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BART police condemned by slain man's family

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  • 7/18 SF Chronicle
    Published Wednesday, July 18, 2001, in the San Francisco Chronicle Family condemns BART police Mother, brother of mentally ill victim shot at station lash out
    Message 1 of 1 , Jul 18, 2001
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      Published Wednesday, July 18, 2001, in the San Francisco Chronicle

      Family condemns BART police
      Mother, brother of mentally ill victim shot at station lash out

      Henry K. Lee, Chronicle Staff Writer

      San Francisco -- The family of an Oakland resident killed by a BART
      police officer lashed out yesterday at the transit agency, saying the
      officer had needlessly shot a mentally ill man and accusing officials
      of ignoring their pleas for information.

      Bruce Edward Seward, 42, was shot in the early hours of Memorial Day
      by BART Police Officer David Betancourt outside the Hayward BART
      station. According to police, Seward, a car salesman, was naked on a
      bench and had appeared unconscious at first, but he woke up and
      grabbed the officer's nightstick.

      Betancourt, 41, pepper-sprayed Seward twice, but to no effect, said
      BART Police Chief Gary Gee. The officer then shot Seward once in the
      chest when Seward continued to brandish the nightstick, police said.

      At a news conference yesterday at the Powell Street BART station in
      San Francisco, Seward's mother and brother joined members of two
      police watchdog agencies in denouncing the May 28 shooting. They
      questioned why Betancourt opened fire without taking other steps to
      try to subdue Seward.

      "I'll never get over it," said Ora Seward, 67, who came from her home
      in Danville, Ill. She added tearfully, "What they did to him is just
      ridiculous. I hope nobody else goes through this."

      Michael Seward, 45, an Illinois prison guard, said, "A naked man
      sitting like that, anybody would know he needed help."

      Samantha Liapes, director of Bay Area PoliceWatch, said, "We have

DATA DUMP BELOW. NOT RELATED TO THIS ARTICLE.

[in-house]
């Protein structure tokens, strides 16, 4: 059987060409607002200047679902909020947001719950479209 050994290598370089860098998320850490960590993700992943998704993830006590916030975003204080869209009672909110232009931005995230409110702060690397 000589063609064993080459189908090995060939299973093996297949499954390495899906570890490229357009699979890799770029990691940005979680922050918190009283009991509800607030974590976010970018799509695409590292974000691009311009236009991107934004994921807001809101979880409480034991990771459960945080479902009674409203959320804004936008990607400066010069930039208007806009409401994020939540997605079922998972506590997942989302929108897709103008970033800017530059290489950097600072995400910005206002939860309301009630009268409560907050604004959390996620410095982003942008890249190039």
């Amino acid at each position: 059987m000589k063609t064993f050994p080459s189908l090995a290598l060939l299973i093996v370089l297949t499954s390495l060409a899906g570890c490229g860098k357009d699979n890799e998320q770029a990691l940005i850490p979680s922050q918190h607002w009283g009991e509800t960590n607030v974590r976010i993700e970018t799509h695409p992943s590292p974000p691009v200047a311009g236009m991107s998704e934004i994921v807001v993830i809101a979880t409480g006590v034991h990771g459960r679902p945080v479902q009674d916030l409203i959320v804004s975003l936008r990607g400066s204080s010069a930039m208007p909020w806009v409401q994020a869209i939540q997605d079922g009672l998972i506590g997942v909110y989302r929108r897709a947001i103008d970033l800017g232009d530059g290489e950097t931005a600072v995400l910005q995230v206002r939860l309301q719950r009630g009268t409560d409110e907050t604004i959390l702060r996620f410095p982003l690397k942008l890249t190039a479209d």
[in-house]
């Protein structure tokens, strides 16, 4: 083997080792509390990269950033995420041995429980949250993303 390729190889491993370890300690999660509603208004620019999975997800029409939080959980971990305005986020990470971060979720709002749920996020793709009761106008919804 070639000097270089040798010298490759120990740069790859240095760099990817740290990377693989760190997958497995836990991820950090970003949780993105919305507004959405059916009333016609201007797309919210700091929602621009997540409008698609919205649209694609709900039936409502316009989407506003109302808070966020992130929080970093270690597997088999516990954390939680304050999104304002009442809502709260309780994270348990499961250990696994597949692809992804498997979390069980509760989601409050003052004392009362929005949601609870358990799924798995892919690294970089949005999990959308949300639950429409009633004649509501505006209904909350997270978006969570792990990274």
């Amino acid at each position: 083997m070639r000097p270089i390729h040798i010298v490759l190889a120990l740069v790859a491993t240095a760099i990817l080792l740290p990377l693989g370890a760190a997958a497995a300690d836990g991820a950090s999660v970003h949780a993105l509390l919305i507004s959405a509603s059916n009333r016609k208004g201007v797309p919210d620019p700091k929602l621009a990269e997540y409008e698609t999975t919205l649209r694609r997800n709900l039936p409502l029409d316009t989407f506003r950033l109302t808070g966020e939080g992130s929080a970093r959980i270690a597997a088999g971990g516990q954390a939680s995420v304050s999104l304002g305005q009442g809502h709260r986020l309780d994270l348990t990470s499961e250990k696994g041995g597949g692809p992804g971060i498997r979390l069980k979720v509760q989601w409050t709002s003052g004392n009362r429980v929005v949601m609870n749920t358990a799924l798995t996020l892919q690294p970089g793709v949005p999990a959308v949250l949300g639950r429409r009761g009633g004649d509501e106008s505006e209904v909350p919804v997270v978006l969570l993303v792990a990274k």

seen no evidence to justify the use of lethal force in this
      situation."

      Van Jones, national executive director of the Ella Baker Center for
      Human Rights, agreed, saying police departments need to have
      alternatives to using their weapons when dealing with the mentally
      ill.

      "They need to be helped down, not shot down," Jones said.

      Liapes and Jones said BART officials have ignored phone calls from
      the Seward family, which wants to meet with police and get a copy of
      the agency's report on the shooting.

      But BART Police Lt. Cynthia Lee said police have contacted members of
      the family through the watchdog agencies and had set a meeting for
      yesterday.

      Once police learned that the family was considering litigation,
      however, BART attorneys recommended that the session not be held, Lee
      said. She said the family had been told Friday.

      Lee said BART intends to send the family a copy of the agency's
      police report. "We were never ignoring them," Lee said.

      Betancourt, an eight-year BART veteran who formerly worked as an
      Alameda County sheriff's deputy and an East Bay Regional Park police
      officer, was cleared of wrongdoing by the department, Gee said. He
      will return to duty pending the end of a separate probe into the
      shooting by the Alameda County district attorney's office.

      Yesterday's press conference was also attended by the father of
      Jerrold Hall, a 19-year-old who was shot to death at the Hayward
      station in 1992 by BART Officer Fred Crabtree. Hall was unarmed and
      shot in the back, but Crabtree was cleared of wrongdoing by BART and
      the district attorney.

      Hall's father, Cornelius Hall of Union City, said Seward's death
      underscores the need for an independent BART police review board.

      "I know the pain," Hall said. "We're talking about a police force
      that is not accountable to anybody."

      E-mail Henry K. Lee at hlee@....
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